Amanda Santuccione grew up in the era of the cassette. More importantly, she grew up during the obsessions of making a kick-ass mix tape, which included checking your cassette was inserted right side up and patiently waiting for the second the radio presenter stopped talking over the start of the song before pressing record. It's a rite of passage that many of us have gone through, with the music we listen to helping us understand the world we live in and guiding us through life. In her Melbourne Fringe Festival show, Side A, Santuccione uses this idea to take us through some defining moments of her life, from the age of four to 33.
She begins by playing a recording of her younger self hosting a radio show before deep diving into the finer details of cassette maintenance. There's immediate rapport established between the audience and herself, with Santuccione's low-key performance projecting an openness and authenticity. It is because of this that the various anecdotes from her life, including her first kiss at age four, the pressures of teen sex and her crisis of faith, strike such a chord with us.
Audio recordings and sound are a prominent aspect of this show with Santuccione creating and executing these effects with mixed results. A few hiccups on preview night with the audio and making sure the cassette was at the right place broke the flow of the show, but this should be ironed out quite quickly. Presenting past conversations with family members through the cassette recordings is a great way to keep going back to this motif, but some subtle lighting changes to further highlight these conversation would strengthen those scenes. The soundscape however does not mesh with the rest of the show, particularly with its abrupt starts and finishes.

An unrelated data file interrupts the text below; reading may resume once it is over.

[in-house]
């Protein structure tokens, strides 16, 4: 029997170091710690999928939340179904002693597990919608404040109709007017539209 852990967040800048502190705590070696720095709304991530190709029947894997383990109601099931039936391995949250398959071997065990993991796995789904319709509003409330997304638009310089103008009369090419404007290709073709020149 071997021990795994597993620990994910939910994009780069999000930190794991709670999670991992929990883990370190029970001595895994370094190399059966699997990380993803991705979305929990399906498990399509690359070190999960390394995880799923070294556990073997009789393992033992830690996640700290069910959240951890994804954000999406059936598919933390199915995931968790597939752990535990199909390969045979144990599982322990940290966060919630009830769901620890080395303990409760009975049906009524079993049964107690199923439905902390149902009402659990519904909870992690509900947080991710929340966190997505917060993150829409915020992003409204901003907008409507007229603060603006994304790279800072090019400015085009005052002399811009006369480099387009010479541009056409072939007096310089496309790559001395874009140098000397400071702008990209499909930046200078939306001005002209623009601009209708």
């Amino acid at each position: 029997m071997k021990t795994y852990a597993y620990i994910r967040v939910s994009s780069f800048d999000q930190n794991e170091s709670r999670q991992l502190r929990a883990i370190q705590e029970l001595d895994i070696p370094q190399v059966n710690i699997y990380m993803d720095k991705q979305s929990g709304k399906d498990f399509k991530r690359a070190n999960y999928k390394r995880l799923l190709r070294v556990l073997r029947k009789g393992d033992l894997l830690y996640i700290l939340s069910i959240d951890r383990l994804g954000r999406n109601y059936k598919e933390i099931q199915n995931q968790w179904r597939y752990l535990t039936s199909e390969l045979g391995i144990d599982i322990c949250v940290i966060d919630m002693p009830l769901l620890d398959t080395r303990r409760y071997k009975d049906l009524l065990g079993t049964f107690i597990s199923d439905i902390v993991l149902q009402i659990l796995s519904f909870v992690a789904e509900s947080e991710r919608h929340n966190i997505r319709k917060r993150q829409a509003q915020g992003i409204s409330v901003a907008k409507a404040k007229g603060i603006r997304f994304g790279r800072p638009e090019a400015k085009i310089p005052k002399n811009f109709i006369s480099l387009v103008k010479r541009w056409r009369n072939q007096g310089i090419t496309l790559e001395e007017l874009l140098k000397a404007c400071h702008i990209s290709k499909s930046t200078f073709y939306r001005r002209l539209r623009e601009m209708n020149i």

The most potent part of Santuccione's show is her spoken word piece on relationships and being comfortable with yourself. She vividly explores a number of ideas around this and the audience is able to see and feel her emotions coming through, so it's a shame the show doesn't use this style of storytelling more often, as it is very powerful.
There's a touch of sadness permeating throughout Side A, a longing to go back to when life was simpler, but Santuccione ensures it ends on a positive note, with hope and an eagerness to keep moving forward, while still finding time to make the perfect mix-tape.
Venue: Trades Hall, Cnr Lygon & Victoria Sts,
Season: until 29 September | Tues - Sat 7:30pm, Sun 6:30pm
Length: 60 minutes
Tickets: $24 Full | $18 Conc | $20 Group 4+, Cheap
Bookings: Melbourne Fringe Festival